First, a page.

Oxford study reveals dip in cancer diagnoses among children during pandemic

A charity has expressed “tremendous concern” about the number of young people diagnosed during the first wave.

A new study found a “significant reduction in cancer detection in children, teenagers and young adults” in England during the first few months of the crisis.

Researchers from the University of Oxford set out to investigate how the pandemic had affected children with cancer.

They examined incidence rates, time to diagnosis, and cancer-related intensive care admissions for children and young people up to age 25 during the first wave of the pandemic.

They collected data from February 1, 2020 to August 15, and compared it to the same time frame in the three years before Covid hit.

In this six and a half month period in 2020, a total of 380 cancers were diagnosed in children and young people.

More than 2,600 cases were diagnosed during the same period in the past three years.

The study, presented as an abstract to the NCRI festival, concluded that the number of cancers diagnosed last year fell by 17% compared to the previous three years.

The finding was especially true for tumors of the central nervous system – where there was a 38% reduction in new cases – and lymphomas, where there was a 28% decrease.

Children diagnosed during the pandemic were significantly more likely to receive intensive care support (ICU) prior to their diagnosis — suggesting they were sicker by the time they were diagnosed.

The authors found that the mean time between diagnosis and initiation of treatment was slightly shorter during the first wave compared to the pre-pandemic period.

The authors concluded: “The Covid-19 pandemic has led to a substantial reduction in cancer detection in children, teens and young adults during the first wave, with an increase in cancer-related ICU admissions, indicating a more severe onset of the disease. disease at diagnosis.”

One of the authors, Dr. Defne Saatci, said: “Recognizing cancer early and starting treatment quickly gives children and young people the best chance of survival.

“We already know that the Covid-19 pandemic has led to worrying delays in the diagnosis and treatment of many adults with cancer, so we wanted to understand how the pandemic affected cancer services for children.”

Lead researcher Professor Julia Hippisley-Cox said: “We found that during the pandemic, more children were admitted to intensive care before being diagnosed with cancer.

“One possible explanation is that these children waited longer to see a doctor and therefore may have been more unwell at the time of their diagnosis.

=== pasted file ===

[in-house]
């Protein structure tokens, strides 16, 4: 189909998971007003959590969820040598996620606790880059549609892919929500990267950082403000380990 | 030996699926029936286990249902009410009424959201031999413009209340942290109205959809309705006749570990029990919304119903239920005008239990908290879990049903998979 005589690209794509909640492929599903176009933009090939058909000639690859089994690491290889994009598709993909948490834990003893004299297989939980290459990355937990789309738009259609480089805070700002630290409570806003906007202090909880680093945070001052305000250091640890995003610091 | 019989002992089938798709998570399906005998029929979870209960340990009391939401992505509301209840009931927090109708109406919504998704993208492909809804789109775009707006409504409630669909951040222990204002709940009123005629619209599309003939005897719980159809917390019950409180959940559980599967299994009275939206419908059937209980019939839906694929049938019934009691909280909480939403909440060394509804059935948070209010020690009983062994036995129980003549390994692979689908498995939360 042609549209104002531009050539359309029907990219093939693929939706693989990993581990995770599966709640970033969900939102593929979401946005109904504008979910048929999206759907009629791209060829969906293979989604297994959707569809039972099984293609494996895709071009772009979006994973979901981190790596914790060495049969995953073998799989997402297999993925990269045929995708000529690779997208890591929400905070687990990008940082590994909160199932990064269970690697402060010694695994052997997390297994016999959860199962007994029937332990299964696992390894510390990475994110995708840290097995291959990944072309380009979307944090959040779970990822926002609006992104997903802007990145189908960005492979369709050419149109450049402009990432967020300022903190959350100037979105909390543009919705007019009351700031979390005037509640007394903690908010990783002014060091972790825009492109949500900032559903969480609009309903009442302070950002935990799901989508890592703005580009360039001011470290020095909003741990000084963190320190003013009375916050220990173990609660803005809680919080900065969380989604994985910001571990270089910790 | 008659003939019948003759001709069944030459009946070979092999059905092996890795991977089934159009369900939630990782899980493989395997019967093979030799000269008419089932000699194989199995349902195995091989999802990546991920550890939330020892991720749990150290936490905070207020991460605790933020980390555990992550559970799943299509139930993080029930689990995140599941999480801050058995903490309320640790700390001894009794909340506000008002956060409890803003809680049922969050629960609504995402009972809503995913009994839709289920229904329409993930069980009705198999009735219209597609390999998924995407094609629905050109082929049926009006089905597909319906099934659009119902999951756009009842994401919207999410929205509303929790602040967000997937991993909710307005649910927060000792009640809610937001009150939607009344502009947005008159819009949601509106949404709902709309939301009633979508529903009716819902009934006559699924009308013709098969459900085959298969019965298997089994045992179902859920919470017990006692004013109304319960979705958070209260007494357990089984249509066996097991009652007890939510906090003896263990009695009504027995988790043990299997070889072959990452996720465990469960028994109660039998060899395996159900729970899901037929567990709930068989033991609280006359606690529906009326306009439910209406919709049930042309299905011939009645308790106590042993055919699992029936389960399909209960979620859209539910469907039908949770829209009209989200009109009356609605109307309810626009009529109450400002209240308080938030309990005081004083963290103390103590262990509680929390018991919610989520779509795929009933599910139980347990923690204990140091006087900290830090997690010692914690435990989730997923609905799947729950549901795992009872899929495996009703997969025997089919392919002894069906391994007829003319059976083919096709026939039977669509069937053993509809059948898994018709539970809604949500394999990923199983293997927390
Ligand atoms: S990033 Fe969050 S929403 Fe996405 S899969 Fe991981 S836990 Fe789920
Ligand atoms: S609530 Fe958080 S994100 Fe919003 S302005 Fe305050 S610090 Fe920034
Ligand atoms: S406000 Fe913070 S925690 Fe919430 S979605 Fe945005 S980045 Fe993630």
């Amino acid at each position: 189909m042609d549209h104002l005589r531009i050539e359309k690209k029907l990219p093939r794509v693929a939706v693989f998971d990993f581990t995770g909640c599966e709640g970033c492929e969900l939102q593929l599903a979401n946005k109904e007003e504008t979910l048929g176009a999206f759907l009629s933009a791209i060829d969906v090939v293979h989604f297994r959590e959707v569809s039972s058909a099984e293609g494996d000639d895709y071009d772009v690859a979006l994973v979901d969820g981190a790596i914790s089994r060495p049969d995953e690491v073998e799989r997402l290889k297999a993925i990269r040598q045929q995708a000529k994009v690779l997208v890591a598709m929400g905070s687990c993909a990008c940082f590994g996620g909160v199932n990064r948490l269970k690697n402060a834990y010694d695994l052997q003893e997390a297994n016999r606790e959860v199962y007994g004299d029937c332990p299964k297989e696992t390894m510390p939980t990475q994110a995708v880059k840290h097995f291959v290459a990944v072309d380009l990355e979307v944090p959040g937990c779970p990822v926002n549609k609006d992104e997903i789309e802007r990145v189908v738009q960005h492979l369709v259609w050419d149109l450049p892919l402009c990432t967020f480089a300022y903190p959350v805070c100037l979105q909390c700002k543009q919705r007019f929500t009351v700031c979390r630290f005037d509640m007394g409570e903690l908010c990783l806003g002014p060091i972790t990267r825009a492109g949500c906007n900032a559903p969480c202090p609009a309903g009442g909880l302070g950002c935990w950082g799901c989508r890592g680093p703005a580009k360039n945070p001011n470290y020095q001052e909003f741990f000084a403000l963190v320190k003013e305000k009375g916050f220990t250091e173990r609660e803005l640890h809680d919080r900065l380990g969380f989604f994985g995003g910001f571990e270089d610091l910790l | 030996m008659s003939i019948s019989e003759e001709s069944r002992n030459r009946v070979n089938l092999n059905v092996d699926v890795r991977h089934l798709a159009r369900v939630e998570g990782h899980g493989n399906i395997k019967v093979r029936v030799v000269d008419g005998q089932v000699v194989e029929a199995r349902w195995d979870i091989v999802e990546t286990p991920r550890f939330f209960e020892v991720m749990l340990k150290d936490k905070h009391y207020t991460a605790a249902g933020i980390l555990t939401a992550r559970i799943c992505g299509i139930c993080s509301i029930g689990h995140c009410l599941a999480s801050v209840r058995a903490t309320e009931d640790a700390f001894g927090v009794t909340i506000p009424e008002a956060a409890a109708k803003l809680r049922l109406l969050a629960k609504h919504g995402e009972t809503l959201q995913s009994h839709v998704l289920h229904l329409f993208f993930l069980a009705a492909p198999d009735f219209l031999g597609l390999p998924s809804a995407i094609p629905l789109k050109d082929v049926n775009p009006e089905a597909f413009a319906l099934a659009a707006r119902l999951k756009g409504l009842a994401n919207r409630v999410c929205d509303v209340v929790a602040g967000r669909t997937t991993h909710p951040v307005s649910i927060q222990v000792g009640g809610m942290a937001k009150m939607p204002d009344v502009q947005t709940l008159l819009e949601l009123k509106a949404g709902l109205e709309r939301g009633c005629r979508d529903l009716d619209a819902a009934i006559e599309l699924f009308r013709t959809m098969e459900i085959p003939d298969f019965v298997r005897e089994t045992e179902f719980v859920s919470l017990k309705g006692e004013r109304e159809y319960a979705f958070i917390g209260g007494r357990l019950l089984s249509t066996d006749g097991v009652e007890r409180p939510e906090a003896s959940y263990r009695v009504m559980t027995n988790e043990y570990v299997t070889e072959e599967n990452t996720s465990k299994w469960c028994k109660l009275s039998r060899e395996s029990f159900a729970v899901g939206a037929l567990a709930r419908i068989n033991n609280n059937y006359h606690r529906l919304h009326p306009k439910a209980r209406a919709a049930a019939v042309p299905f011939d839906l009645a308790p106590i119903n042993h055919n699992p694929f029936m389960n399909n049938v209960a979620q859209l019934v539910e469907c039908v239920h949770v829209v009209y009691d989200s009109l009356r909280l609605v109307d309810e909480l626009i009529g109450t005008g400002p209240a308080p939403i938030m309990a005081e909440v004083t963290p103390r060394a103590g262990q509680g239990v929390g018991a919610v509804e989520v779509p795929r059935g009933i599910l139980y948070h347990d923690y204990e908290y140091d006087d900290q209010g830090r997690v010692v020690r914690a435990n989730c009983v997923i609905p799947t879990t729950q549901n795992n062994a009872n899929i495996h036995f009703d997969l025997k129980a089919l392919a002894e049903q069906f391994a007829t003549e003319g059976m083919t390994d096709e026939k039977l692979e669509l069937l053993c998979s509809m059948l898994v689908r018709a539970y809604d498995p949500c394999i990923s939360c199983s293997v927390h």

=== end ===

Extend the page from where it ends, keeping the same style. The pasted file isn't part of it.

“Along with the lower rate of cancer diagnoses in the first wave, this study suggests that Covid-19 may have had a serious impact on early diagnosis in this group of patients.

“As we recover from the pandemic, it is vital that we get childhood cancer diagnoses back on track as soon as possible.”

Kate Collins, chief executive of the Teenage Cancer Trust, said: “Until now, there has been limited evidence on the impact of the pandemic on childhood cancer diagnosis.

“Too often, young people with cancer are forgotten or overlooked, especially when collecting data, making them invisible in the system.

“Even before the pandemic, we knew that the route from young people to diagnosis could be long and complicated. Early diagnosis can save lives.

“The fact that the pandemic has delayed diagnosis is a huge concern and it is essential to understand not only the reasons why the pandemic affected diagnosis, but also the impact it has on children and young people with cancer, and what they now need from the health services that care for them.”

It comes as the NHS faces the worst healthcare backlog in its history.

In England alone, millions of people are waiting for hospital treatment.

Meanwhile, a damning report published in September concluded it could take more than a decade to clear the cancer backlog in England.

Research by the Institute for Public Policy Research think tank and health consultancy CF found that during the peak of the pandemic, 369,000 fewer people than expected were referred to a specialist with suspected cancer.

Cancer Research UK warned that cancer survival rates could “deteriorate” because of the backlog of care.

An NHS spokesperson said: “These partial data do not fully reflect the extent to which NHS staff maintained cancer services for children during the pandemic, with overall referral and treatment numbers, including for children, returning to usual levels.

“The NHS remains open and ready to take care of you, so it is vital that people experiencing cancer symptoms come forward and are monitored.”

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